The customer experience actually starts with your employees’ experience. In order to create an extraordinary customer experience, we first have to create an extraordinary experience for our employees. How we talk to our employees, how we treat our employees, their ongoing experience with your company directly influences the experience of your customers. So that is No. 1.

Mike: And the customer’s experience is shaped even before they start to interact with those employees, doesn’t it?

Sheryl: Yes, even before they pick up the telephone and call us. It starts the moment they have any kind of interaction with our brand. We have to make it radically easy for customers to do business with us. And I don't mean just easy, I mean radically easy.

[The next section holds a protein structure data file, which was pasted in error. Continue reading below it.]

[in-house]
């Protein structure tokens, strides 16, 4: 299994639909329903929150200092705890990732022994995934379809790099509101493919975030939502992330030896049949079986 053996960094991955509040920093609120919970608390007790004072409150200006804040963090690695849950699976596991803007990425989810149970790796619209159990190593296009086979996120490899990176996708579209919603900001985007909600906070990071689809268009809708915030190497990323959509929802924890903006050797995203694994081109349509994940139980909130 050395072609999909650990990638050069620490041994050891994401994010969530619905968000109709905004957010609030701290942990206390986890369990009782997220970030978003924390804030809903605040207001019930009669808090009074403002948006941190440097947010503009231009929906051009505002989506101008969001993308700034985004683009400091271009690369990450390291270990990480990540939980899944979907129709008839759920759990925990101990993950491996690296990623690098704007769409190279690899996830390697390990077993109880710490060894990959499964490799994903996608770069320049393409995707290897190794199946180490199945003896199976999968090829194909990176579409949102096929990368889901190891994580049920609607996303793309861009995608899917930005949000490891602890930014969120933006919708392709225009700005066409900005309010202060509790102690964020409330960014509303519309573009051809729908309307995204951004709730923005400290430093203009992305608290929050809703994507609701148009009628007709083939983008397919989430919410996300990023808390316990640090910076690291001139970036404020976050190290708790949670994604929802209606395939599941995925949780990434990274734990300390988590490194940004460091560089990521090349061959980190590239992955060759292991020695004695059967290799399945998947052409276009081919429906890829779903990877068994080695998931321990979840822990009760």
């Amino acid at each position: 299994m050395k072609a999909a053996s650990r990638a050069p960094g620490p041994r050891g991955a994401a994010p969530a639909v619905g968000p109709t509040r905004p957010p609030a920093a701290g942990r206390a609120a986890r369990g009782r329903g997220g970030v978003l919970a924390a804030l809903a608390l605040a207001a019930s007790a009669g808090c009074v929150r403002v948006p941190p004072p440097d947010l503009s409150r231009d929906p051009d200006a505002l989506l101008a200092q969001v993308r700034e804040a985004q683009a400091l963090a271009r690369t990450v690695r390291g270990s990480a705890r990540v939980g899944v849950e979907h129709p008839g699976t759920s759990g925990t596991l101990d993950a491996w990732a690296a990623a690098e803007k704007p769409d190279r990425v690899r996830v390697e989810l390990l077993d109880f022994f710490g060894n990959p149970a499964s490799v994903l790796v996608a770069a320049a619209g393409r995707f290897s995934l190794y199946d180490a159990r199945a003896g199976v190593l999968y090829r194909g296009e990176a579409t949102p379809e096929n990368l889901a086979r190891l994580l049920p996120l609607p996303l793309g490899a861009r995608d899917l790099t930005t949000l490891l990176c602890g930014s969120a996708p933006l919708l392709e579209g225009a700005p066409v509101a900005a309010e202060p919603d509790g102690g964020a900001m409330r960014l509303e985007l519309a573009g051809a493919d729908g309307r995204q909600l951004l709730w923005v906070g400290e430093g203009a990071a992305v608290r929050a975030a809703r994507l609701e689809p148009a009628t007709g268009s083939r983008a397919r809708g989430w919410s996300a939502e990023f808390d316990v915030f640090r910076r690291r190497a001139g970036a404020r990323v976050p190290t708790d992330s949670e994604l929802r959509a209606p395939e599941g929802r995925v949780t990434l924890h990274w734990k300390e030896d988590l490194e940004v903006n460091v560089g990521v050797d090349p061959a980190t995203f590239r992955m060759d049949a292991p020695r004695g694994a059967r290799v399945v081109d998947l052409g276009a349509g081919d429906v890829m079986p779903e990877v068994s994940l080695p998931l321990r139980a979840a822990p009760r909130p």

We live in a world where you can order almost anything and get it the next day, if not the same day. Customers want that instant gratification, that instant response. So if I were to do a Google search, would your shop come up on the top of the list? Is there a chat feature on your website? And can I do business with you at 2 a.m. when I'm actually finally getting to my to-do list? Is there an auto-reply set up, so when I reach out at 2 a.m., I'm not wondering whether I actually submitted something and you’ll get back to me in the morning, or if it went into a black hole. Do you have a system in place where I can schedule an appointment, or request a photo-based estimate? Again, is it easy to do business with you?